Thursday, September 29, 2011

Part II Orchid Triptych: Cymbidium

In the triptych, the Phalaenopsis is the first painting, the Oncidium( not yet painted, is the middle one) and this one the Cymbidium is the third.  This morning I worked on the backgrounds in order prepare for the middle painting.  I think the flow of light, between the three will be good. This one has been a struggle since the initial drawing. But, at this point I am finally starting to be more comfortable with it.  As I said, some paintings seem to paint themselves and others make us ...problem solve.  This is how we learn.  We learn not from the easy ones, but from the ones that we are tempted to throw away.

Monday, September 19, 2011

Part I Orchid Triptych: Phalaenopsis Finished

There are paintings that seem to paint themselves and others that I fight my way through.  Smile, this one basically painted itself.  I know that it was on the drawing board for a long time, but that was more the result of life's interruptions than technical problems.  I enjoyed this one.  I know there will be some adjustments to the background when I finish the next two paintings.  But just for this moment, all is well. 

Sunday, September 18, 2011


A challenge is a great way to learn, to stay fresh, and most importantly to play.  This painting was done for an on line challenge to paint with anything other than your favorite brush.  I choose to make my own brush. Twig, tape and hair from my very hairy canine companion, "Amistad". But, there is a second challenge involved in this process and that is direct painting.  That means no pencil and NO eraser. Dip brush in paint and simply paint.  I find the best way to accomplish this is to paint the negative shapes while being aware of their distance and relationship to one another.  In other words, forget that this is a face, but think of it as a series of interrelated shapes. Finally, go back and readjust adjust the values. While I am painting, I am always thinking about the lightness and darkness of things, but I usually need to go back and darken some areas.  The source of the brush hair is pictured below.  He was happy to make the donation in order to get his picture in my blog.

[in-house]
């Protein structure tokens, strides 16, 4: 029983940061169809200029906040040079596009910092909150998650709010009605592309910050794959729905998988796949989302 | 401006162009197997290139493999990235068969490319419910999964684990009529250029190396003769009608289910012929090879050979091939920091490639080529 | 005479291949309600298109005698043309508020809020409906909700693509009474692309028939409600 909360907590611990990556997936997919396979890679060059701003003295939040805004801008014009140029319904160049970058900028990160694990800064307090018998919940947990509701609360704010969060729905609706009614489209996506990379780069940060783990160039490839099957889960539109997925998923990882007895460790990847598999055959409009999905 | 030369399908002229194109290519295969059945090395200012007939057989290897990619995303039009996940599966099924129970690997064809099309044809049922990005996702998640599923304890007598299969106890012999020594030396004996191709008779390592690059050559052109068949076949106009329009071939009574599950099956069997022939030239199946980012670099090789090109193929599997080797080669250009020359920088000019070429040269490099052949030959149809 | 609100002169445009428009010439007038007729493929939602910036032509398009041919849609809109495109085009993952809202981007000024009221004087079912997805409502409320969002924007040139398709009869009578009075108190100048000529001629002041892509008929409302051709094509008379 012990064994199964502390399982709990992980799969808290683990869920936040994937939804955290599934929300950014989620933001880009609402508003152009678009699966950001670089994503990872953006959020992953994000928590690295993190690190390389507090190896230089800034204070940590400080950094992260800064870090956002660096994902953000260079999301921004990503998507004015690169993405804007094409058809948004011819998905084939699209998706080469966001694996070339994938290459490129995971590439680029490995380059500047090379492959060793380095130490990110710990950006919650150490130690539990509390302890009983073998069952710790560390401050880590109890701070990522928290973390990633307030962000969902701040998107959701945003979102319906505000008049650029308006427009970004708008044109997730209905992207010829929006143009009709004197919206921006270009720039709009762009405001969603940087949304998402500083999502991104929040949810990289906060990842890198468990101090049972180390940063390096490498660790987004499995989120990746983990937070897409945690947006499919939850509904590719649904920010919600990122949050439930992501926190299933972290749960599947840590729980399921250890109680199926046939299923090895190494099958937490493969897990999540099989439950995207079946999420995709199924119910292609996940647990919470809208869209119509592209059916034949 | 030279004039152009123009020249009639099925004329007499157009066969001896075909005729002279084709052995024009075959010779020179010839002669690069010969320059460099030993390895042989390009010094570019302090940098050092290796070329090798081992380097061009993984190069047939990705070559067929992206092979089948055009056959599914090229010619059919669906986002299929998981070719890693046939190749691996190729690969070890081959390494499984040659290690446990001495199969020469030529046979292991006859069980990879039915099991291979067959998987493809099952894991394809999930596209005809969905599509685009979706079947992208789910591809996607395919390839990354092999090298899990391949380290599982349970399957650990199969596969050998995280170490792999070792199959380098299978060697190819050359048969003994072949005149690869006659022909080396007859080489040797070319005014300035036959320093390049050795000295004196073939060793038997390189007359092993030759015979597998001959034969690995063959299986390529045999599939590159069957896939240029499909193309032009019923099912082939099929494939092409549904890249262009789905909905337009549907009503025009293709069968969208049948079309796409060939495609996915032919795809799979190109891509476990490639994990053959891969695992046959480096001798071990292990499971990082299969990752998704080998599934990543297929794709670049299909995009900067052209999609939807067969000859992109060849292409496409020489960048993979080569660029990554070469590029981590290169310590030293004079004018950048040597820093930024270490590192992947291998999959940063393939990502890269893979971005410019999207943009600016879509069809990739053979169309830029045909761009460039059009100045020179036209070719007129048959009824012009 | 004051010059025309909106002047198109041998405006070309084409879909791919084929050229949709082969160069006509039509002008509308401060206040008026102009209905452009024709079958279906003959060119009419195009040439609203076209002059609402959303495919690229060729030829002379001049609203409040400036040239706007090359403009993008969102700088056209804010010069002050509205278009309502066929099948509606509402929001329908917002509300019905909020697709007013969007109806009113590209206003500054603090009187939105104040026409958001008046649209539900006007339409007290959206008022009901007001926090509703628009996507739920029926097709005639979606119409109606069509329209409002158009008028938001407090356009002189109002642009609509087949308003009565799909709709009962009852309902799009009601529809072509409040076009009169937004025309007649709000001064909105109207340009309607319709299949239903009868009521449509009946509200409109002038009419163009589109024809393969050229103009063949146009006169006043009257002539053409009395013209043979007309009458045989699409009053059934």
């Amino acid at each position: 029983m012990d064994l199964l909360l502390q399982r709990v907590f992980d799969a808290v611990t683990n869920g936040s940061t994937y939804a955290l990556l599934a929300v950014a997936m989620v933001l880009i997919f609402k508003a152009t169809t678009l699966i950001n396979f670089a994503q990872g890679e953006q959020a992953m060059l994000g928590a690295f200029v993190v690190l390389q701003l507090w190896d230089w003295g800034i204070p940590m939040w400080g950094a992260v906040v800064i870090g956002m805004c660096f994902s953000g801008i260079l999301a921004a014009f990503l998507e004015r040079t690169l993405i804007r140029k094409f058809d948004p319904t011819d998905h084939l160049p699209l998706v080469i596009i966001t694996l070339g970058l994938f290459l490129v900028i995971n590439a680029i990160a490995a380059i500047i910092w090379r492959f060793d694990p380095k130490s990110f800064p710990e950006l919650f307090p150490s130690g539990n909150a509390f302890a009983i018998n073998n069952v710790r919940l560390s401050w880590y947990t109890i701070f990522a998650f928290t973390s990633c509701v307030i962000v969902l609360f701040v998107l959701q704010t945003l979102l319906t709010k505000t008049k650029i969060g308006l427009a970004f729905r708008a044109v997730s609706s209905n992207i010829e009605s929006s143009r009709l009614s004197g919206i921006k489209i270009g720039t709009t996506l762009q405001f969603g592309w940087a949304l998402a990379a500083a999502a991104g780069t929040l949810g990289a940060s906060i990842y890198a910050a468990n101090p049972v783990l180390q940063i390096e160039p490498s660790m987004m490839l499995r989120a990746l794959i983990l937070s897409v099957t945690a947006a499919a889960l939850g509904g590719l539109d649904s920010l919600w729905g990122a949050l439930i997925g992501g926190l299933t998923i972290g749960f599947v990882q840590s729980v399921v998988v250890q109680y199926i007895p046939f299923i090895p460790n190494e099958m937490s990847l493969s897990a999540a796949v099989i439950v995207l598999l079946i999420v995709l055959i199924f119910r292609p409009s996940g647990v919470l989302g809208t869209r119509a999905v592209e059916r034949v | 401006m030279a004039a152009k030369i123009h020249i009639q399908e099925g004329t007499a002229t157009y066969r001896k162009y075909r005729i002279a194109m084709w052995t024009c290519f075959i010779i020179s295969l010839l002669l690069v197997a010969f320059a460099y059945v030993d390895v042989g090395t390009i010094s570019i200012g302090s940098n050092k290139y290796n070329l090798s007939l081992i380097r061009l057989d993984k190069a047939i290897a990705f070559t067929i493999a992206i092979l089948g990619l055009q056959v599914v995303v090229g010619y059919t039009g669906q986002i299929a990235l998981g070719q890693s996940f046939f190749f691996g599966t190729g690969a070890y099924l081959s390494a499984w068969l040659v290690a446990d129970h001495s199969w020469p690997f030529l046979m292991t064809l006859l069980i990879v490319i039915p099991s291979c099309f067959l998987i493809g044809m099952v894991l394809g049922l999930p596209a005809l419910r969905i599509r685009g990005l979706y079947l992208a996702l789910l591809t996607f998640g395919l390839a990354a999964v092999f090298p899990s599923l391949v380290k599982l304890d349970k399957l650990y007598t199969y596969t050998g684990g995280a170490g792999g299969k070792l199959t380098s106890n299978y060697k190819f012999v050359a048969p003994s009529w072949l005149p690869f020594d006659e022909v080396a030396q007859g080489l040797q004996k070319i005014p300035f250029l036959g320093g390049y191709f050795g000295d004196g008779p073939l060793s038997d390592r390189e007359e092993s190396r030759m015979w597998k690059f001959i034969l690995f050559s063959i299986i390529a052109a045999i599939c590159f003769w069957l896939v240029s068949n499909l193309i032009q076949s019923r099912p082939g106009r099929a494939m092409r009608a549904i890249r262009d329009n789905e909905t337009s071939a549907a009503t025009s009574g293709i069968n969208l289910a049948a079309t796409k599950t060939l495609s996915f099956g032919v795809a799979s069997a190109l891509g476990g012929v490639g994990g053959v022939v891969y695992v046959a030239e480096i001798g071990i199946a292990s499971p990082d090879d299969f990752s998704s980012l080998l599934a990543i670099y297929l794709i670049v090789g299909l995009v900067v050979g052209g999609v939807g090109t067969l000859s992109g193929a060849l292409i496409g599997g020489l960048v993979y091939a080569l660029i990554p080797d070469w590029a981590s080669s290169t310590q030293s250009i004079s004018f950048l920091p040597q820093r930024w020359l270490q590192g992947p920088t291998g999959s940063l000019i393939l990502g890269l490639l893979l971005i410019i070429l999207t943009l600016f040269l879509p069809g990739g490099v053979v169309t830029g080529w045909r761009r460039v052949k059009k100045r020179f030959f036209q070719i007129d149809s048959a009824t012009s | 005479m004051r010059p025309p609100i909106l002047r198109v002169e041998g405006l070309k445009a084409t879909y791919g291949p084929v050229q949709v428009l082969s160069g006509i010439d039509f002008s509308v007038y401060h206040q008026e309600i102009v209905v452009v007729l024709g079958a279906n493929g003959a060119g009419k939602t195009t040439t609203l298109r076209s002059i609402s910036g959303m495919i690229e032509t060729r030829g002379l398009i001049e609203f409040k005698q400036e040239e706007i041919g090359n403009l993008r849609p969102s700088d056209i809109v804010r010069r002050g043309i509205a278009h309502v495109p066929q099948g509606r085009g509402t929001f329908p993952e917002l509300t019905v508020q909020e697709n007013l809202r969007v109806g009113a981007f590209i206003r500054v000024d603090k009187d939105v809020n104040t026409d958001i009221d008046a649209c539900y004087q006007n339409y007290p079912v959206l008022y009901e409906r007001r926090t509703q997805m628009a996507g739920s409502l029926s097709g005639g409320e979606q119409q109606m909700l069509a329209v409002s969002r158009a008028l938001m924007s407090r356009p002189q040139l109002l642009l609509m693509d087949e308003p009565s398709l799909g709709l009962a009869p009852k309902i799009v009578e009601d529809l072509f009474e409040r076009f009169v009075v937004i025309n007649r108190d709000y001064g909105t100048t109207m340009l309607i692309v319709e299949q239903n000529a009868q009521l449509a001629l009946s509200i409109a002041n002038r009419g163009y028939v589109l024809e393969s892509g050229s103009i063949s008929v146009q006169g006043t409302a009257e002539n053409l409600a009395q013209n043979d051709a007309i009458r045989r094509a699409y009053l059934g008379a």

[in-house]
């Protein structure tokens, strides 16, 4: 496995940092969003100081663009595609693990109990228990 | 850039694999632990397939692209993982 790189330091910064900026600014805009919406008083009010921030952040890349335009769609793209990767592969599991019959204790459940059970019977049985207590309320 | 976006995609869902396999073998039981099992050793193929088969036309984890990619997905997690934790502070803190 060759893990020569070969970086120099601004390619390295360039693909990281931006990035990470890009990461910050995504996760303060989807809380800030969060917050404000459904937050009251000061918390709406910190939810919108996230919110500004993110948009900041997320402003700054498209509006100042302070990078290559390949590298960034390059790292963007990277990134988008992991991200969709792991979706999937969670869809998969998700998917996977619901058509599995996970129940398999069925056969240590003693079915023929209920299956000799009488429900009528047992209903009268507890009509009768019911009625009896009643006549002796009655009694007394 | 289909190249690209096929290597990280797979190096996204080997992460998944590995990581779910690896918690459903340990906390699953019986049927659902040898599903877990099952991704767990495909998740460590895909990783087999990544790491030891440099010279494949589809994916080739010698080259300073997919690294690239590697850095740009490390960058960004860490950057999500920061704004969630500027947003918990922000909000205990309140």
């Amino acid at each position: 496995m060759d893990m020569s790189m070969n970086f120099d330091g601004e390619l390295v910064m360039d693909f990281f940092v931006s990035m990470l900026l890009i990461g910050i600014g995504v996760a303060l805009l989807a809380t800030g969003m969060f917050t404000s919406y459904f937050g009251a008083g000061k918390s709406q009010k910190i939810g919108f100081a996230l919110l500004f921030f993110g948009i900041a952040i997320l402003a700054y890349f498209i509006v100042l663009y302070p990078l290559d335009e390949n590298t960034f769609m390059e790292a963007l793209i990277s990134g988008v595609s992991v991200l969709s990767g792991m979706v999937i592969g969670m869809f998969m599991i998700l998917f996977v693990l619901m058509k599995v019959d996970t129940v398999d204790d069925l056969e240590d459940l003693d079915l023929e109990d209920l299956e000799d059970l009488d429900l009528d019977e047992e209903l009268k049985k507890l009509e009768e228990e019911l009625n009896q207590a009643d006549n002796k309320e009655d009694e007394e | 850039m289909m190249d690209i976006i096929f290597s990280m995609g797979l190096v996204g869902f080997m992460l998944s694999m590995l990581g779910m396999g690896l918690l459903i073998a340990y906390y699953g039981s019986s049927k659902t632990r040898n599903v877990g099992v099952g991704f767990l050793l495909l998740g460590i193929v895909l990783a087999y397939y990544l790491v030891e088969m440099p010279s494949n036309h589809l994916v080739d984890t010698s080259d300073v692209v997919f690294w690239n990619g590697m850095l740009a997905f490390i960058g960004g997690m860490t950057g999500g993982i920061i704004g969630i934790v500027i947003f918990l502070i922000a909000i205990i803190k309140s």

Monday, September 5, 2011

Pencil Portrait of a Young Man

I have been learning to draw my entire life.  From my very first formal class at the Philadelphia Museum of Art at age13, I have been involved in this wonderful, magic adventure.  There is so much to be said about LINE.
There is its movement, its energy, its intensity, its beginnings and its endings, its lightness and its darkness, and even its absence.  John Sloan said "Line is the most powerful device of drawing."  Paul Klee said "A Line is a dot that went for a walk."  And what a walk it can take in our drawings.  It can convey sensitivity and boldness, tranquility and energy, trepidation and confidence.  When we practice drawing we are trying to make the line have life and thus, the drawing have life as well. The adventure can be unending....pick up your pencil and give it a try!

This small sketch was done in about 1 1/2 hour for a Weekend Drawing Event.